J. Edgar Hoover and Martin Luther King

I’ve really been slacking with hard news lately.  Between my Space Jam editorial and my op-ed piece of the newest Call of Duty game, I figured was probably time to class this page up a bit.

Recently, fuel has been added to a long burning fire that we’ve all known for a long, long time:  J. Edgar Hoover is not a big fan of Martin Luther King, Jr.  This fuel comes in the form of an uncensored, full-text later that King received in 1964.  Back in the good old days, and by good old days I mean pretty awful days, especially in the Jim Crow south, Martin Luther King was what you may call “a renegade.”  King planned marches and protests, and fought Washington to give African-Americans equal rights.  King held a doctorate, was a reverend in his church, and his passive, non-violent approach to protest made him the perfect guy to be the face of the civil rights movement.

J. Edgar Hoover, at the time, was the director of the FBI during King’s rise to prominence.  Today, Hoover is held in pretty high regard considering he built the modern FBI we know and love today, and the FBI headquarters in DC even bear his name.  Hoover also hated Communism.  A whole lot.

So when it was rumored a member of King’s posse had ties to the Communist Party, Hoover decided he should probably look into that.  However, King’s prominence made it difficult for Hoover to tactfully and secretly monitor every single detail of King’s life.  This would be like trying to break into Peyton Manning’s house to determine if Demaryius Thomas is secretly a drug dealer.

Naturally, speculation arose suggesting Hoover wasn’t all that interested in hunting Communists after all.  What Hoover really wanted was to put an end to all this “civil rights nonsense”, it would seem.  Given King’s national recognition, it would be extremely detrimental should King be..compromised in any way…

If you are kind of getting a “Bond Villain” vibe from Hoover, you aren’t alone.  In fact, what historians claim happened next is pretty much the definition of extortion.

So anyway, let’s backtrack to the statement I made about new developments in this case.  A complete, untouched, uncensored letter written to King has recently surfaced.  In this letter, and anonymous entity makes all sorts of threats, attempts to blackmail King, and then disturbingly and vaguely tells King “he knows what he has to do”, and then gives him 34 days to do it.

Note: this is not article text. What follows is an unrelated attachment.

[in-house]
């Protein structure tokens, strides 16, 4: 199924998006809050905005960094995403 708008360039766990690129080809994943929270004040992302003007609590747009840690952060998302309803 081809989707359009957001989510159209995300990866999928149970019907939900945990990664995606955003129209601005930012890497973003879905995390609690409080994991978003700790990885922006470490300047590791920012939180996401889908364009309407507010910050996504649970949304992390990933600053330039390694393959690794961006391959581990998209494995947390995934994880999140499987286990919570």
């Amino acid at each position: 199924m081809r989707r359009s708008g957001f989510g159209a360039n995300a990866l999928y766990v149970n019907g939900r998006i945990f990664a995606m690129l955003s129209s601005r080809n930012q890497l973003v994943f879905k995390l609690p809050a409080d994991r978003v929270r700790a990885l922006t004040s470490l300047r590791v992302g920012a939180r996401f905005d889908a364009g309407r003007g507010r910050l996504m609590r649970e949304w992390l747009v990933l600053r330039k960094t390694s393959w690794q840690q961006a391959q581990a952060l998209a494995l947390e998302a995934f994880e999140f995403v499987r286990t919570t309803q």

King, as I mentioned, was an outstanding public figure.  He was a kind man, said all the right things, was intelligent, well spoken, Godly, and was a family man.  King also enjoyed in engaging in sexual activities with ladies not named Mrs. King.  The threatening letter stated King needed to withdraw from the civil rights movement, or the writer would expose King’s extramarital affairs.

King, of course, being the unselfish dude he was, admitted to these transgressions, apologized to his wife, and then went out and won the civil rights battle, since ending centuries of hatred was more important than a Jerry Springer subplot.  King, tragically, was assassinated in 1968 while standing on the balcony of his hotel in Memphis.  The assassin, James Earl Ray, in addition to living up to the reputation of killers having three names, was also rumored to have murdered King as part of a government conspiracy.

Since that’s been proven false and the courts determined Ray was just a racist extremist acting alone, all signs of “conspiracy” have blown over.  However, the conspiracy in this situation, which everyone seems to forget about, lies in the threatening letter.

The prose seems to imply a fellow African-American is upset with King’s tactics, and seems to suggest King kill himself to end the civil rights movement.  However, it’s been suggested this later was written by government employees who figured King offing himself would put an end to the civil rights movement, which to that point had been nothing but a disaster for the Federal government.

So where does J. Edgar Hoover correlate to this letter?  Well, it could be argued the FBI had a hand in this threatening letter, which is a scary thought.  It makes you wonder if the FBI really was above putting out a hit on Dr. King.  Keep in mind, King’s protests and speeches were entirely within the legal limits at the time, so the government had no right to even restrict his speech, much less suggest the poor guy kills himself.  King’s peaceful tactics served no threat to national security, which would suggest whoever is responsible for sending him that letter had some sort of political vendetta to prove.

So, if it was the FBI, that’s pretty messed up.


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